Wesfarmers To Spin Off Grocery Giant Coles
Wesfarmers plans to spin off supermarket giant Coles and create a separately listed business that would rank among the 30 biggest on the Australian stock market.
The Perth-based conglomerate plans to retain a 20 per cent stake in the new business, and managing director Rob Scott said the move would allow it to focus on its other businesses and give it the capacity to make future acquisitions.
Coles accounts for 34 per cent of Wesfarmers' earnings but 60 per cent of its employed capital, "A demerger of Coles will facilitate greater focus by Wesfarmers on growth opportunities within its remaining businesses and the pursuit of value accretive transactions," Mr Scott said on Friday.
"The capacity to act opportunistically will be retained through a strong balance sheet and a cash generative portfolio."
Metcash supermarkets chief executive Steven Cain will replace John Durkan as managing director of Coles, with the demerger and listing set for completion in the 2019 financial year, subject to shareholder and regulator approval.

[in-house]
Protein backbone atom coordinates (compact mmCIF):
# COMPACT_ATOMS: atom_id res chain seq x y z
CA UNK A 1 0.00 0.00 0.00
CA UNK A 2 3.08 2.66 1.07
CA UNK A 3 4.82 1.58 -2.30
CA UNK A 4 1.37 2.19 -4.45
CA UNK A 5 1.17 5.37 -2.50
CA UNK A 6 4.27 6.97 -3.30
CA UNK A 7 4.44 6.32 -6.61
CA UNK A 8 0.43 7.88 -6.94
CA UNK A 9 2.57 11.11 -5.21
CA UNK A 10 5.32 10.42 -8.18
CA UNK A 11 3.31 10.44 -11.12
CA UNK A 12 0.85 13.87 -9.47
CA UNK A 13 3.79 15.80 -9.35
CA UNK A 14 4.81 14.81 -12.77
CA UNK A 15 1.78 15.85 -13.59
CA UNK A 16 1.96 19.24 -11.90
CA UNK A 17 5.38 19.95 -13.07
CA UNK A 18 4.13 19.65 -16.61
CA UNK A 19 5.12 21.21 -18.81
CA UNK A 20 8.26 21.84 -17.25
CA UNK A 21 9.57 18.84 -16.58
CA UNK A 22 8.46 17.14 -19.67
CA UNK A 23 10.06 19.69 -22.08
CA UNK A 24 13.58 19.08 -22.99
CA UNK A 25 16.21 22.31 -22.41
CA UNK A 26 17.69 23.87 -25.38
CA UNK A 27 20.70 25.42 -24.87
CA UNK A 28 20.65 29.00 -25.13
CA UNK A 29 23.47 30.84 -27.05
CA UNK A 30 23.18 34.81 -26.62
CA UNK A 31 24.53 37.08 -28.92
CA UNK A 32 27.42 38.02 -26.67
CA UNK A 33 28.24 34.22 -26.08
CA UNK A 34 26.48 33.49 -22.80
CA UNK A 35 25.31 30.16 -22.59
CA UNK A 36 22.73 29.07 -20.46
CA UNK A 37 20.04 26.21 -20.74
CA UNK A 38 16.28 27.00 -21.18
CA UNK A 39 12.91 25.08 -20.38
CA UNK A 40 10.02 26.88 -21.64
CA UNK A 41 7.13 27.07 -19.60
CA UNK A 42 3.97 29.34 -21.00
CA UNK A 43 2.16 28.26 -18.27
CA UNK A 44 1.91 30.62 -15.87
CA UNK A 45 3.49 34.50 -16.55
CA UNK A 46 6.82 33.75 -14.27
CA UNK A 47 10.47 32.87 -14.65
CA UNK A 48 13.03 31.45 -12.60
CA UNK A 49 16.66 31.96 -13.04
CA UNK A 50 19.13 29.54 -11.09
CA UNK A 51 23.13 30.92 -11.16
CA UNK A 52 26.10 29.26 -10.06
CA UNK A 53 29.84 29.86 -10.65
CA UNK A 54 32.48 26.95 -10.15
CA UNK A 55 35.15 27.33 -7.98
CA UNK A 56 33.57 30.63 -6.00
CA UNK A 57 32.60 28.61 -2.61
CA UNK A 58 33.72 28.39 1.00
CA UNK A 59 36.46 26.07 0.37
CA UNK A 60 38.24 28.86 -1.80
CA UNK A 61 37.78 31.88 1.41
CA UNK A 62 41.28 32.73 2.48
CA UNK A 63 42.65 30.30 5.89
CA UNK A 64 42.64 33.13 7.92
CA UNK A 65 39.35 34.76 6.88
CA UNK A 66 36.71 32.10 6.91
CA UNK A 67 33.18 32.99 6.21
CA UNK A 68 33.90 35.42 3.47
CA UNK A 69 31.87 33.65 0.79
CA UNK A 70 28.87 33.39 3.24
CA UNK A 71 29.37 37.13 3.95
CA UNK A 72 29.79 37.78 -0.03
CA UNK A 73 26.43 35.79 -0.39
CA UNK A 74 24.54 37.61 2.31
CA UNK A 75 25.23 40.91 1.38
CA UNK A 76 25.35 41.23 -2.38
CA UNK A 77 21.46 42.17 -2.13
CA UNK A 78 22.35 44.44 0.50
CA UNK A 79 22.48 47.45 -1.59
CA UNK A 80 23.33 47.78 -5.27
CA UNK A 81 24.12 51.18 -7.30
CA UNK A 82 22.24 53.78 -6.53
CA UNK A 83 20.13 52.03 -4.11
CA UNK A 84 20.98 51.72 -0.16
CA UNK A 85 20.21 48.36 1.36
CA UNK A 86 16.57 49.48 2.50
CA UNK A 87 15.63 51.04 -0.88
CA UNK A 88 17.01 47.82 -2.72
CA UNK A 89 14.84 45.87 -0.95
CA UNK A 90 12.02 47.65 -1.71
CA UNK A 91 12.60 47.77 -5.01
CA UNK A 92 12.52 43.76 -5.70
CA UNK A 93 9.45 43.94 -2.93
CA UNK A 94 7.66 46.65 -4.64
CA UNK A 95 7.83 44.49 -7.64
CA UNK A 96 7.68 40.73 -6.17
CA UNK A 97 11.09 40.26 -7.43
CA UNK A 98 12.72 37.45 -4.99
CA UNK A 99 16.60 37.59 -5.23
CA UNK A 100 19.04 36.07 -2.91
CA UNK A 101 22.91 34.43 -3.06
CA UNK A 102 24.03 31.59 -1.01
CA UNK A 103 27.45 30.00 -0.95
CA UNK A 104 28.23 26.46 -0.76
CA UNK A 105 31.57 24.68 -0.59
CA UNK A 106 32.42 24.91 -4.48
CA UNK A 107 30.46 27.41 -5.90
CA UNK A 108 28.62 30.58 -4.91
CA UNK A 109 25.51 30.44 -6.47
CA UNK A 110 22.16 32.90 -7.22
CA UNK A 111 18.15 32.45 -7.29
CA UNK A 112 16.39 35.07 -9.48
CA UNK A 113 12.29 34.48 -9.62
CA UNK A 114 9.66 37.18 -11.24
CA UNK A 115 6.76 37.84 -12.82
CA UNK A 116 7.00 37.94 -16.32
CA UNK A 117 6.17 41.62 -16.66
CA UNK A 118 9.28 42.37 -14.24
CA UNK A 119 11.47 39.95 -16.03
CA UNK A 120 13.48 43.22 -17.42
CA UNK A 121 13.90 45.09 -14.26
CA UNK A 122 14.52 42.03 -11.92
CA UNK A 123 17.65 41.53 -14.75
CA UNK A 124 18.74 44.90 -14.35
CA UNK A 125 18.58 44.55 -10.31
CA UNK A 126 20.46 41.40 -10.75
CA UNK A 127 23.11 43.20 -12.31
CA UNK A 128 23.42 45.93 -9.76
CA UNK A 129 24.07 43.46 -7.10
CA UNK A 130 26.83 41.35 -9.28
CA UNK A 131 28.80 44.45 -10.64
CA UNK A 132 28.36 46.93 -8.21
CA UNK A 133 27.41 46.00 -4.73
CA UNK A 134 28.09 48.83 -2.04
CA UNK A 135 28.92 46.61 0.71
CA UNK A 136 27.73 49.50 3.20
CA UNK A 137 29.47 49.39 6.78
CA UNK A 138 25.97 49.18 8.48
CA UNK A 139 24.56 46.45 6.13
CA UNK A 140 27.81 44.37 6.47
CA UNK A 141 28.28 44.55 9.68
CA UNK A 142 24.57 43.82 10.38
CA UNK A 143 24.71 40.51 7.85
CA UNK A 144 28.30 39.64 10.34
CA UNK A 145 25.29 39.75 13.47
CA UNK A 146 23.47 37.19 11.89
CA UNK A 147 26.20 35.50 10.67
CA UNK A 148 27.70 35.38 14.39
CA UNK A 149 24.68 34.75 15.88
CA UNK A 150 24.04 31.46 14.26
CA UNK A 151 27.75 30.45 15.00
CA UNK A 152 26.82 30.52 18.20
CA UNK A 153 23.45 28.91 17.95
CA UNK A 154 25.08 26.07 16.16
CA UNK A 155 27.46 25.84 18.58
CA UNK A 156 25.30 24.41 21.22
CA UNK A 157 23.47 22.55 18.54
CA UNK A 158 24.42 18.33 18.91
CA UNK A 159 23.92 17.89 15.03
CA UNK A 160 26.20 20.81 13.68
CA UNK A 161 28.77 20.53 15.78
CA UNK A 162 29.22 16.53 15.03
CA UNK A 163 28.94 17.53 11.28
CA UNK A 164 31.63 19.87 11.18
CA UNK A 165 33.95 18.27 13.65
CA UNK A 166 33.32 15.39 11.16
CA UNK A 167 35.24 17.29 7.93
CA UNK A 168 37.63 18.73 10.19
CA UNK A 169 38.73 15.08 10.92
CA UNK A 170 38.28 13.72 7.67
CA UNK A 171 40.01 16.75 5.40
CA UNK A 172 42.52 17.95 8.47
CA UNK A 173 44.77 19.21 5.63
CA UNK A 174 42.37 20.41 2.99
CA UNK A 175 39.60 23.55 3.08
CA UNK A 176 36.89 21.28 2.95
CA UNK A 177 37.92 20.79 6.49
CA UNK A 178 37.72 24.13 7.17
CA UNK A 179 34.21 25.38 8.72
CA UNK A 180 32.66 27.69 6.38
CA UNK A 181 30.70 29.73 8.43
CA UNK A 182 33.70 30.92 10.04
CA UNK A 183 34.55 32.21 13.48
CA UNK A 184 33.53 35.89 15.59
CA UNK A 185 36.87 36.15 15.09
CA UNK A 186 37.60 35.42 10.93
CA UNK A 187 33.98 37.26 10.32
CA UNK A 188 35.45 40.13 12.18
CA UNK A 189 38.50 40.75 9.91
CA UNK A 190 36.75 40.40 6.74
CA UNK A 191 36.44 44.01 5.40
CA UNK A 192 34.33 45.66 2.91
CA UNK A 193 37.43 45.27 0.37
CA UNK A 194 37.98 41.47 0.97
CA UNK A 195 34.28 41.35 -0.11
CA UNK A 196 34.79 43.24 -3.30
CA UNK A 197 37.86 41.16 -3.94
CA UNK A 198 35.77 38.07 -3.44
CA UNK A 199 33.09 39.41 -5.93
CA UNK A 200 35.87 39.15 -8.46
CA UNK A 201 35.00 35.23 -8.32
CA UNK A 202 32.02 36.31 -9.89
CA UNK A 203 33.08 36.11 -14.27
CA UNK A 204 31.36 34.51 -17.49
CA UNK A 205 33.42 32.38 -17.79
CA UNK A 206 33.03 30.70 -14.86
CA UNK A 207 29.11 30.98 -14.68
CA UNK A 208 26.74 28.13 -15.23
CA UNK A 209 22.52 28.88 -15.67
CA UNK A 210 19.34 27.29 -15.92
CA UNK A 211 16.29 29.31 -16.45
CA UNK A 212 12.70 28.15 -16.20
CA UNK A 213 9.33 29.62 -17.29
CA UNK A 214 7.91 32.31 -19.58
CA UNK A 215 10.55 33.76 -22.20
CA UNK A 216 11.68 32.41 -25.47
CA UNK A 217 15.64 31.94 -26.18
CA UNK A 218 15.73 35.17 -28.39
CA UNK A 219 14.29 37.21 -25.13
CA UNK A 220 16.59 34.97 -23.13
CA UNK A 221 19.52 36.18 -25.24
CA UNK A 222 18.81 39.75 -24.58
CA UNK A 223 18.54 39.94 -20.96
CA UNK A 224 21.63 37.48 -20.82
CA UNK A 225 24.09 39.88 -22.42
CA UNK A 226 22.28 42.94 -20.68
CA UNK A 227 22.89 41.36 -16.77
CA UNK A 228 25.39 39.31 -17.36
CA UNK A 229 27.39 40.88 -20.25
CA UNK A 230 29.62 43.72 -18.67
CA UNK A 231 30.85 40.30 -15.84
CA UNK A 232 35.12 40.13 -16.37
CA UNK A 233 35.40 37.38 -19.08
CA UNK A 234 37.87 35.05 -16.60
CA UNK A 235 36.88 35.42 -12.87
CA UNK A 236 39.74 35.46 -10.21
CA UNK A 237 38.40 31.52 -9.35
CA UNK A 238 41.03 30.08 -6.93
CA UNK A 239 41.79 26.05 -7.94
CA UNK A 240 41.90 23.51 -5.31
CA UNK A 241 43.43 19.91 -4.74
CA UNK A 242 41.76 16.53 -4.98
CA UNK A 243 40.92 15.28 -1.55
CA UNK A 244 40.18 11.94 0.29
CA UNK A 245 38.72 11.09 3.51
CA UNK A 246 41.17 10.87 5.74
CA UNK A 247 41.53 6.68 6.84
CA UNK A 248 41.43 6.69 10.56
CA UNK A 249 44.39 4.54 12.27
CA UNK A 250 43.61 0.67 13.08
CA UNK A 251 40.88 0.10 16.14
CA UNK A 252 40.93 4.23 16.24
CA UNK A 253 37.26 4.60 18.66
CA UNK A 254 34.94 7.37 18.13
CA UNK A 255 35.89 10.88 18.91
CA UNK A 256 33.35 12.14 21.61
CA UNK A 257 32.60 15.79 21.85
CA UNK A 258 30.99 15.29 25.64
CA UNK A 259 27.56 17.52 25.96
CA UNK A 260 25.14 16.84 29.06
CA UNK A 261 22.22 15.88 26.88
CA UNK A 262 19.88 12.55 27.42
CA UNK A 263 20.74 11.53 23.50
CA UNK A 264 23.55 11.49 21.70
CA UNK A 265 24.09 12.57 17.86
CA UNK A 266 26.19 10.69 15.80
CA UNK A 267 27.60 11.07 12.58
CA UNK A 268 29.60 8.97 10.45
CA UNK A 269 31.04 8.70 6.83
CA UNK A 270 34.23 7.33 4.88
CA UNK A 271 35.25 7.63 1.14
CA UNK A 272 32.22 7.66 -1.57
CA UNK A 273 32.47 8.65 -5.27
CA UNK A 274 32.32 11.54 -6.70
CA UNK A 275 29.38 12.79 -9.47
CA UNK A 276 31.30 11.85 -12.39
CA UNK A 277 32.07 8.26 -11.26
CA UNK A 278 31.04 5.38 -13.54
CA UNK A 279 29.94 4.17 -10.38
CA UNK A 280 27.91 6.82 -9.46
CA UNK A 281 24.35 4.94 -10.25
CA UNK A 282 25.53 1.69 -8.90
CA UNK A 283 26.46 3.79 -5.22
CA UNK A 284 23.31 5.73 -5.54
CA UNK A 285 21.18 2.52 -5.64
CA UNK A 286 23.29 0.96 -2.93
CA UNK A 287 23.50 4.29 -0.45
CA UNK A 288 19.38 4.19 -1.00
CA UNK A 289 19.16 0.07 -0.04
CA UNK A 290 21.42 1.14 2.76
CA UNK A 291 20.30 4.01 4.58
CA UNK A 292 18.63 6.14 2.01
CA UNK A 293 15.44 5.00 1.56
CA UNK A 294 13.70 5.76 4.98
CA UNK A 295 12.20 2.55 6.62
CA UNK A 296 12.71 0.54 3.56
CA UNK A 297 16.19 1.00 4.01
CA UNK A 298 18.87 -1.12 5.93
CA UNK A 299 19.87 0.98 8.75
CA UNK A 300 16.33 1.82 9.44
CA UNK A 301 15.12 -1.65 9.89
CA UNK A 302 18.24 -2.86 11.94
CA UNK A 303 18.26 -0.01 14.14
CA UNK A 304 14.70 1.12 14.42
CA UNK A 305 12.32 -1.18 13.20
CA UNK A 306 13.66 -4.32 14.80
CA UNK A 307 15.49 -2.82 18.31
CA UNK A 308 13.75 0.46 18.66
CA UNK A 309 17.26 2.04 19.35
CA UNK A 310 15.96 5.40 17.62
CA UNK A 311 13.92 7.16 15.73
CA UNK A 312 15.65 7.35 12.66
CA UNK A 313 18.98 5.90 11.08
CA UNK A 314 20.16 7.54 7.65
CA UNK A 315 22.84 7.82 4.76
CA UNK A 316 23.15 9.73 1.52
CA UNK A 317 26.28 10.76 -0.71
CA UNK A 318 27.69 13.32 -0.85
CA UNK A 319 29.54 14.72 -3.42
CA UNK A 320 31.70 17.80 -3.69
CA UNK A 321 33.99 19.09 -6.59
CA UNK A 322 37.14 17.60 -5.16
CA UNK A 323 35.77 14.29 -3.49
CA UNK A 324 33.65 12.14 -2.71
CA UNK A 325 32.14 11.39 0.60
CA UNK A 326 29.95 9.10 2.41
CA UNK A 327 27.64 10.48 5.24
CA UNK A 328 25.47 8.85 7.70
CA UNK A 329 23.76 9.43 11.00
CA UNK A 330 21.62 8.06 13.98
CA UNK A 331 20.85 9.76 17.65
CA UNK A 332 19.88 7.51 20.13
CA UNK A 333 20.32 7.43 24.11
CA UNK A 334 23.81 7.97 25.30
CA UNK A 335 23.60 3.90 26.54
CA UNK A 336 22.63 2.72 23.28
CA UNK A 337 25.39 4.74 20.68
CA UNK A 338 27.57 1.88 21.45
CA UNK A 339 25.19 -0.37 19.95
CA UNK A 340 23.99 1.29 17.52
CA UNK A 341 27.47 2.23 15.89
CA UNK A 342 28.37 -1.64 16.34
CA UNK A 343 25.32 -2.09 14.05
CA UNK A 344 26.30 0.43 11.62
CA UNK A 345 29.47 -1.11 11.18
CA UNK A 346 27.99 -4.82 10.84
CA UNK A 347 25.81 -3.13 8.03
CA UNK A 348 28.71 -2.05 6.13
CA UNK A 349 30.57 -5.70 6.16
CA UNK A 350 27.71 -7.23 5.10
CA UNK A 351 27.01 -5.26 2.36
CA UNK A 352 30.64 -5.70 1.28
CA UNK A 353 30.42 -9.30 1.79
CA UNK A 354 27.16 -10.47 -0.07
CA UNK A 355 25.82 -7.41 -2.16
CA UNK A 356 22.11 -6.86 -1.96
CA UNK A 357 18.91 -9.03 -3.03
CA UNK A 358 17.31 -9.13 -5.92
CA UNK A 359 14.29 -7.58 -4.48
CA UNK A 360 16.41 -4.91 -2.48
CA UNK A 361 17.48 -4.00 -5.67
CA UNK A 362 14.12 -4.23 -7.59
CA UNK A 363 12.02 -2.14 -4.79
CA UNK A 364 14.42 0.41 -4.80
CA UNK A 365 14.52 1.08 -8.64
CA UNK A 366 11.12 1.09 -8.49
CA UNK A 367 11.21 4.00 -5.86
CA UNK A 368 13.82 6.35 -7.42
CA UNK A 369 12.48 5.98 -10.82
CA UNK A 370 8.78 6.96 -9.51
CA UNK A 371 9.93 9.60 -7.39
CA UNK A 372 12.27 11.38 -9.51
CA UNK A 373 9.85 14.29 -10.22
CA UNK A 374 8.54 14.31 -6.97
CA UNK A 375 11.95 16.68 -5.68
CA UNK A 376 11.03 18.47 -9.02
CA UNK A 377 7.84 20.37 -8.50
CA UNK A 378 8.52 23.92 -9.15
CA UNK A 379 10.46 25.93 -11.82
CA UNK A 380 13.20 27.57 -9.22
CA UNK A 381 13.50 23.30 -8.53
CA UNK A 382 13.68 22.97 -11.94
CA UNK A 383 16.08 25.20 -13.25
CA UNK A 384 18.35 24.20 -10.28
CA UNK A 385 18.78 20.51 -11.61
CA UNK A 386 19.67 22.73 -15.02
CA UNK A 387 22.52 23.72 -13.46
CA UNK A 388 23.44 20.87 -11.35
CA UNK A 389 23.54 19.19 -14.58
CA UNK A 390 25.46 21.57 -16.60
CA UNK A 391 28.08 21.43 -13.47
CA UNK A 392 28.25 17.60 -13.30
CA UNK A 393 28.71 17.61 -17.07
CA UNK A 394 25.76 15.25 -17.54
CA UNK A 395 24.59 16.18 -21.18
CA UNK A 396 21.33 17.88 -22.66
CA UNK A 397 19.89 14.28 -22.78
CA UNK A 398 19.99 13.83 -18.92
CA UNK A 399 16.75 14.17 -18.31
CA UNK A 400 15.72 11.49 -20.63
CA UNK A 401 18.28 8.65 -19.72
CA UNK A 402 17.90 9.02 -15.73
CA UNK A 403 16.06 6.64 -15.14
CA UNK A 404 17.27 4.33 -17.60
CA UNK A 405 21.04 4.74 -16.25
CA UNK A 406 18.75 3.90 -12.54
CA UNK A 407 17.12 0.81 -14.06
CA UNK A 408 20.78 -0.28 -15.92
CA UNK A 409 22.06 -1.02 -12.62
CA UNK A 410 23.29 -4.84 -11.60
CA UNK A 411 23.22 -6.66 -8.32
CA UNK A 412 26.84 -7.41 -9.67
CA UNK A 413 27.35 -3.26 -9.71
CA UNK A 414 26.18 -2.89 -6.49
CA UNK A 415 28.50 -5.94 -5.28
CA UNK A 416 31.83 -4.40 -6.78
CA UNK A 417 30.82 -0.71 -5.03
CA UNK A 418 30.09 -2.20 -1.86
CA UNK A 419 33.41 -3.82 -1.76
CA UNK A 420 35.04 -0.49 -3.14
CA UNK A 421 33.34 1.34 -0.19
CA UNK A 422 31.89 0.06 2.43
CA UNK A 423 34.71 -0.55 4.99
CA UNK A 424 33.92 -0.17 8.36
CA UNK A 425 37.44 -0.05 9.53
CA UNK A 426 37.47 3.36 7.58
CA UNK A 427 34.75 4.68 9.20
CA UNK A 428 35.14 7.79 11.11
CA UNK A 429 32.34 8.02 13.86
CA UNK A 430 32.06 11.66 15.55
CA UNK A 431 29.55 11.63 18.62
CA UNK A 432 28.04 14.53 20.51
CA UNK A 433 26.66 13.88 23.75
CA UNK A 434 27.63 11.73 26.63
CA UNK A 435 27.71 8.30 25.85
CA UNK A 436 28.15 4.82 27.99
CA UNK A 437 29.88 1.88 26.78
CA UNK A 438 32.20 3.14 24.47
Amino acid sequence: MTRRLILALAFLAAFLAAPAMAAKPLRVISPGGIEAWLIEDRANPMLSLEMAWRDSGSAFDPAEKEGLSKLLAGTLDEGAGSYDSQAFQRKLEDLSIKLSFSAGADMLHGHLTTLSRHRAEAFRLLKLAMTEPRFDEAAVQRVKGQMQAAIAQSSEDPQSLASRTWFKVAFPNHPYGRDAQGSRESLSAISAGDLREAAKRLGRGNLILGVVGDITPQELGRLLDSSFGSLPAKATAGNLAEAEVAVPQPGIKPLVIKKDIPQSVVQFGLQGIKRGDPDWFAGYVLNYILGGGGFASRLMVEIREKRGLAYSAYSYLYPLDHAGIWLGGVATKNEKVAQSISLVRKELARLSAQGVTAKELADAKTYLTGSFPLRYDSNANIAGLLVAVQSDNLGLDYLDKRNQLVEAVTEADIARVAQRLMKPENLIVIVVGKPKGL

Coles has been outpaced by Woolworths in crucial comparable food sales growth as its rival supermarket giant slashed prices over the past three years, but Mr Scott said Coles still represented an attractive investment.
"It is now a mature and cash generative business, which is expected to have a strong balance sheet and dividend paying capacity," Mr Scott said.
"Coles will be well positioned to continue to deliver long-term earnings growth, with an earnings profile that is expected to be resilient through economic cycles."
The spin off would include 806 supermarkets, Coles Online, 894 Liquorland, Vintage Cellars and First Choice Liquor stores, 712 Coles Express fuel and convenience stores, a general insurance and credit cards business, and 88 Spirit Hotels.
Wesfarmers would be left with its Bunnings hardware stores, Target, Kmart, Officeworks and an industrials portfolio.
It is mulling a possible exit from Bunnings in the UK and Ireland after its venture into overseas markets led to $1.023 billion of impairments and an 86.6 per cent drop in first-half profit.